Calculation #1 - Annualized Return on Portfolio = (10 week portfolio return)(5.2) Annualized Return on Portfolio = (7.88)(5.2) Annualized Return on Portfolio = 40.98%
Calculation #2 - Average Beta Calculation:
Calculation #3 - Alpha Calculation
Risk Free Rate: 3.59% (30-year T-bond rate)
Market Rate: 1.09% (Given: 10 week market performance annualized)
Annualized Portfolio Return: 40.98%
Alpha = 1.09 – [3.59 + 1.09(1.09 – 3.59)]
Alpha = 1.09 – [.865]
Alpha = .225
Calculation #4 - Calculation for K
MRP = 6.682% (given)
β = 1.09 (Calculation #3)
rf = 3.59 (30-year T-bond rate)
K = rf + β(MRP)
K = rf + β(rm – rf)
K = 3.59 + 1.09(6.682)
K = 10.87
Cost of Debt = interest expense / (total short term + long term debt)
Cost of Debt = 0 / (0)
Cost of Debt = 0%
Tax Rate = tax expense / pretax income
Tax Rate = 1,626,738,000 / 5,853,596,000
Tax Rate = .27790 = 27.8%
Weight of Debt = (medium debt + long term debt) / (medium debt + long term debt + equity)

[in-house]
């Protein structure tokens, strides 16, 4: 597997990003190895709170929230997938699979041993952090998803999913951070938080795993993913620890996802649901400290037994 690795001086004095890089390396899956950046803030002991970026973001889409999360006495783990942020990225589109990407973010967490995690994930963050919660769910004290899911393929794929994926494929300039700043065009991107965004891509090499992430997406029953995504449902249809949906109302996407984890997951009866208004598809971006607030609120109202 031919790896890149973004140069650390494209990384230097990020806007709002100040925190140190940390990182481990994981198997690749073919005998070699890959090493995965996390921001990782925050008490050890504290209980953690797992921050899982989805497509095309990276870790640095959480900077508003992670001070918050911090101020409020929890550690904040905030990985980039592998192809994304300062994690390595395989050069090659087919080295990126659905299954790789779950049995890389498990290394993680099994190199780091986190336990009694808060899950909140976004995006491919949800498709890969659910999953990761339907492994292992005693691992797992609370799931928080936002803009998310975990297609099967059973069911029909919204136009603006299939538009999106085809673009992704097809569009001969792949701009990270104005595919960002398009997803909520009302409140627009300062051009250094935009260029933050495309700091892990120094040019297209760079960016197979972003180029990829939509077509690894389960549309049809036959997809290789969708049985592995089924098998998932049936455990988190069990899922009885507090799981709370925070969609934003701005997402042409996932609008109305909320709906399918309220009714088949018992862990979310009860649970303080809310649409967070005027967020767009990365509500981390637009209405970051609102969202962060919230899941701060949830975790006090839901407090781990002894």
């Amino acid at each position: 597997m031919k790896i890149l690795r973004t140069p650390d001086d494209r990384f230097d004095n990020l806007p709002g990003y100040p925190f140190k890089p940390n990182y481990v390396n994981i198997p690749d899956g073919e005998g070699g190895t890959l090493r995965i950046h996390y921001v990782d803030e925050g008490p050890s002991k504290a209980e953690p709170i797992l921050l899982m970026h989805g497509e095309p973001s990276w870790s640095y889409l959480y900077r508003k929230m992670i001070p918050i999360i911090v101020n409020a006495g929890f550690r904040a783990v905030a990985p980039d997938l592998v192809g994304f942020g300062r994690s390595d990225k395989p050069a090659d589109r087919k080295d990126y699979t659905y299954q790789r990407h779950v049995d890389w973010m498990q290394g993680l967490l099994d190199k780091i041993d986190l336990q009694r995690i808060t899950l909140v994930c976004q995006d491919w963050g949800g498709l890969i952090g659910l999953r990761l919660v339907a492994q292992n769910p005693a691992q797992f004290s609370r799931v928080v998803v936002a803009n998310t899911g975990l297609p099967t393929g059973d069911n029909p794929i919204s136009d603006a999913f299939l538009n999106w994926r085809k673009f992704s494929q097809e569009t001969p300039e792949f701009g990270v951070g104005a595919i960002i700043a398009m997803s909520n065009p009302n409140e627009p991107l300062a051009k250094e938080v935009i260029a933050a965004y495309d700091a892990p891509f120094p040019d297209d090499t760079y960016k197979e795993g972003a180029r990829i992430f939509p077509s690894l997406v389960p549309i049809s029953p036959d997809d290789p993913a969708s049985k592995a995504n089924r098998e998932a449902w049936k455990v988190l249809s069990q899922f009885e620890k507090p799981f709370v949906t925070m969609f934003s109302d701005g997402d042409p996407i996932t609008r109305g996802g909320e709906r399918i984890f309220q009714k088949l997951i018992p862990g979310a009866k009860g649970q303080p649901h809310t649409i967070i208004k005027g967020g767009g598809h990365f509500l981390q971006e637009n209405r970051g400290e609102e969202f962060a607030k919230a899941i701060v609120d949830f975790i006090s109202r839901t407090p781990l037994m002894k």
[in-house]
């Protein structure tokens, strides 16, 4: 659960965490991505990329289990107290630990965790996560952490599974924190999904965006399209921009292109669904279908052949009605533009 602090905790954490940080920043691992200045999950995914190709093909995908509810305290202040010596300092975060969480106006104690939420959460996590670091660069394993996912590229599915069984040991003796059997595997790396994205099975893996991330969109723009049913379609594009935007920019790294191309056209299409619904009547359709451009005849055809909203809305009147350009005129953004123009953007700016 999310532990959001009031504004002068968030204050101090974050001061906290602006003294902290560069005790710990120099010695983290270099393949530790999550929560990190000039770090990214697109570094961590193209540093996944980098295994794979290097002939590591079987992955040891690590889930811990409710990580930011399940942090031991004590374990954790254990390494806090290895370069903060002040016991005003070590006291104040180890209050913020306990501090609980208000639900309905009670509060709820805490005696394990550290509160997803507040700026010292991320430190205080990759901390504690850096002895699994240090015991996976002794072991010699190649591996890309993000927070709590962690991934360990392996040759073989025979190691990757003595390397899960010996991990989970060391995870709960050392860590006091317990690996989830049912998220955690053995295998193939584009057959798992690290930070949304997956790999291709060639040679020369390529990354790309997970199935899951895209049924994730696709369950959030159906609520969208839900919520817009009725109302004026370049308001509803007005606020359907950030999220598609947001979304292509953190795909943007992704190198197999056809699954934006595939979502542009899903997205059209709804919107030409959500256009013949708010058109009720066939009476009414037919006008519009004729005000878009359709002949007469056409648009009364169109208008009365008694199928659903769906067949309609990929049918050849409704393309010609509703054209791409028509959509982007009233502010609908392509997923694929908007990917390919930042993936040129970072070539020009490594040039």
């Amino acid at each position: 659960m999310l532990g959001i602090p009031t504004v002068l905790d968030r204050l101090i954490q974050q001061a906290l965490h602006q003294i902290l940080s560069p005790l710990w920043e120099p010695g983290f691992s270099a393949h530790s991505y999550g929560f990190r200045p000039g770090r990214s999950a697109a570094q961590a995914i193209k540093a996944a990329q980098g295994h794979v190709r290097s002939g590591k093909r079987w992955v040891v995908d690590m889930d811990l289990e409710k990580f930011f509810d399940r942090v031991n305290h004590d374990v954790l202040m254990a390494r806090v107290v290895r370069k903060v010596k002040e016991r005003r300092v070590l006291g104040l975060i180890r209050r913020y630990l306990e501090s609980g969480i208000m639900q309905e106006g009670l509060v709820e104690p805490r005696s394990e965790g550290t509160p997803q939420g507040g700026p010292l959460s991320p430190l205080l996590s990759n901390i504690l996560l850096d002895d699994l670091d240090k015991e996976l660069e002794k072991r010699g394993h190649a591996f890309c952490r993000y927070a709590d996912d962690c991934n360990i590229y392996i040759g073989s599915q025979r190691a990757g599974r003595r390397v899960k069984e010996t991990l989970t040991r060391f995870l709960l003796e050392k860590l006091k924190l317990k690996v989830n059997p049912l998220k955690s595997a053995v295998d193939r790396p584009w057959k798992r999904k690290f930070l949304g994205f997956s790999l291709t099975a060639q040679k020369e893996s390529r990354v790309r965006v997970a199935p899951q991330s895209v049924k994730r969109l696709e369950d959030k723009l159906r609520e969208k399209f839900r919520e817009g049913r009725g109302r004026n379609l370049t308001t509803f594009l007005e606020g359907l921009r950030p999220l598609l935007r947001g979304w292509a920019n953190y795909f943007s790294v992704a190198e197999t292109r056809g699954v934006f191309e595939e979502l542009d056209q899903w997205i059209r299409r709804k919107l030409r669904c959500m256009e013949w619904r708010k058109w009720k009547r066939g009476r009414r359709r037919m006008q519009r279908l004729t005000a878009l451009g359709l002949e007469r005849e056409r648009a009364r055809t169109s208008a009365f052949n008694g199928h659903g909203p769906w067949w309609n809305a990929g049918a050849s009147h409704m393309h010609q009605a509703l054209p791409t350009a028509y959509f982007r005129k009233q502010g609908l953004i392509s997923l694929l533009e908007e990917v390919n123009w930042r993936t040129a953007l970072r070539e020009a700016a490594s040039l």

Weight of Debt = (0+0) / (0+0+28,238,900,000)
Weight of Debt = 0%
Weight of Equity = (equity) / (medium debt + long term debt + equity)
Weight of Equity = 28,238,900,000 / (0 + 0+28,238,900,000)
Weight of Equity = 100%
WACC = (Weight of Stock)(Cost of Stock) + (Weight of Debt)(Cost of Debt)(1 – tc)
WACC = (1.00)(10.87) + (0.00)(0.00)(1-.278)
WACC = 10.87 + 0
WACC = 10.87%
Calculation #10 – Free Cash Flow for the Firm
FCFF = EBIT(1 – tc) + Depreciation – Capital Expenditures – Increase in NWC
FCFF = 5,853,596,000(1-.278) + 1,491,900,000 – 2,358,461,000 – 17,876,100,000
FCFF = -($14,516,364,688)
Calculation #11 – Free Cash Flow to Equity Holders
FCFE = FCFF – Interest Expense(1 – tc) + Increase in Net Debt
FCFE = -14,516,364,688– 0(1 - .278) + 890,115,000
FCFE = ($13,626,249,688)